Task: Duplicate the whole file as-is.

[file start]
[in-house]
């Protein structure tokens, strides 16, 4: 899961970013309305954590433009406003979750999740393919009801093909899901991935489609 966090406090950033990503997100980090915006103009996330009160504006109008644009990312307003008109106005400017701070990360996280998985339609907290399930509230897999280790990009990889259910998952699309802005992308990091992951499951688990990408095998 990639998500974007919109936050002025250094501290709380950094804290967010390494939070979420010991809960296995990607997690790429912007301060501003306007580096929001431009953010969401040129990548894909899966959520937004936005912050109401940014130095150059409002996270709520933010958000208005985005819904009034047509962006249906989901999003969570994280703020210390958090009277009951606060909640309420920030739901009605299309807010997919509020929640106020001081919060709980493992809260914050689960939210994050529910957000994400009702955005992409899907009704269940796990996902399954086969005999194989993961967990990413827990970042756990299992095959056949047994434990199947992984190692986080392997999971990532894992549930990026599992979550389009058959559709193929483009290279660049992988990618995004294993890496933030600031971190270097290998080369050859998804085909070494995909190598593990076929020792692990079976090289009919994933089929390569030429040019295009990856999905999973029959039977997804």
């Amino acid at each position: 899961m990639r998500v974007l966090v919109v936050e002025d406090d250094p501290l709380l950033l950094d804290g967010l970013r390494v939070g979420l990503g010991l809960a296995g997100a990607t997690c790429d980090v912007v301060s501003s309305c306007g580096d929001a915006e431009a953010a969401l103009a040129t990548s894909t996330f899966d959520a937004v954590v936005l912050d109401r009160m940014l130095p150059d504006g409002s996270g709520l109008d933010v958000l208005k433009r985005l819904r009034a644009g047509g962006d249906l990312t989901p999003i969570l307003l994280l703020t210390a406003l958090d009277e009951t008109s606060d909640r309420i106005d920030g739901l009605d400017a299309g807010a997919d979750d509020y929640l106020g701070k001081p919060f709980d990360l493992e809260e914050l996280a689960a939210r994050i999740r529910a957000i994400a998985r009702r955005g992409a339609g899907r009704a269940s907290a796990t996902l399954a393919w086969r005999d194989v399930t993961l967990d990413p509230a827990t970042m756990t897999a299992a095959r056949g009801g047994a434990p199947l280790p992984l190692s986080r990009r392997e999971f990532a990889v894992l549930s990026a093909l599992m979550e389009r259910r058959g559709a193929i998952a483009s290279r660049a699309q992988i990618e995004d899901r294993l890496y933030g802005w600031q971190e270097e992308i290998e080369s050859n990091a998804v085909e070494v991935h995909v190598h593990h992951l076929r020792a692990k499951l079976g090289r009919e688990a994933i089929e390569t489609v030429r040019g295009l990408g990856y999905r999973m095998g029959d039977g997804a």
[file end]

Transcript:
[in-house]
């Protein structure tokens, strides 16, 4: 899961970013309305954590433009406003979750999740393919009801093909899901991935489609 966090406090950033990503997100980090915006103009996330009160504006109008644009990312307003008109106005400017701070990360996280998985339609907290399930509230897999280790990009990889259910998952699309802005992308990091992951499951688990990408095998 990639998500974007919109936050002025250094501290709380950094804290967010390494939070979420010991809960296995990607997690790429912007301060501003306007580096929001431009953010969401040129990548894909899966959520937004936005912050109401940014130095150059409002996270709520933010958000208005985005819904009034047509962006249906989901999003969570994280703020210390958090009277009951606060909640309420920030739901009605299309807010997919509020929640106020001081919060709980493992809260914050689960939210994050529910957000994400009702955005992409899907009704269940796990996902399954086969005999194989993961967990990413827990970042756990299992095959056949047994434990199947992984190692986080392997999971990532894992549930990026599992979550389009058959559709193929483009290279660049992988990618995004294993890496933030600031971190270097290998080369050859998804085909070494995909190598593990076929020792692990079976090289009919994933089929390569030429040019295009990856999905999973029959039977997804």
């Amino acid at each position: 899961m990639r998500v974007l966090v919109v936050e002025d406090d250094p501290l709380l950033l950094d804290g967010l970013r390494v939070g979420l990503g010991l809960a296995g997100a990607t997690c790429d980090v912007v301060s501003s309305c306007g580096d929001a915006e431009a953010a969401l103009a040129t990548s894909t996330f899966d959520a937004v954590v936005l912050d109401r009160m940014l130095p150059d504006g409002s996270g709520l109008d933010v958000l208005k433009r985005l819904r009034a644009g047509g962006d249906l990312t989901p999003i969570l307003l994280l703020t210390a406003l958090d009277e009951t008109s606060d909640r309420i106005d920030g739901l009605d400017a299309g807010a997919d979750d509020y929640l106020g701070k001081p919060f709980d990360l493992e809260e914050l996280a689960a939210r994050i999740r529910a957000i994400a998985r009702r955005g992409a339609g899907r009704a269940s907290a796990t996902l399954a393919w086969r005999d194989v399930t993961l967990d990413p509230a827990t970042m756990t897999a299992a095959r056949g009801g047994a434990p199947l280790p992984l190692s986080r990009r392997e999971f990532a990889v894992l549930s990026a093909l599992m979550e389009r259910r058959g559709a193929i998952a483009s290279r660049a699309q992988i990618e995004d899901r294993l890496y933030g802005w600031q971190e270097e992308i290998e080369s050859n990091a998804v085909e070494v991935h995909v190598h593990h992951l076929r020792a692990k499951l079976g090289r009919e688990a994933i089929e390569t489609v030429r040019g295009l990408g990856y999905r999973m095998g029959d039977g997804a």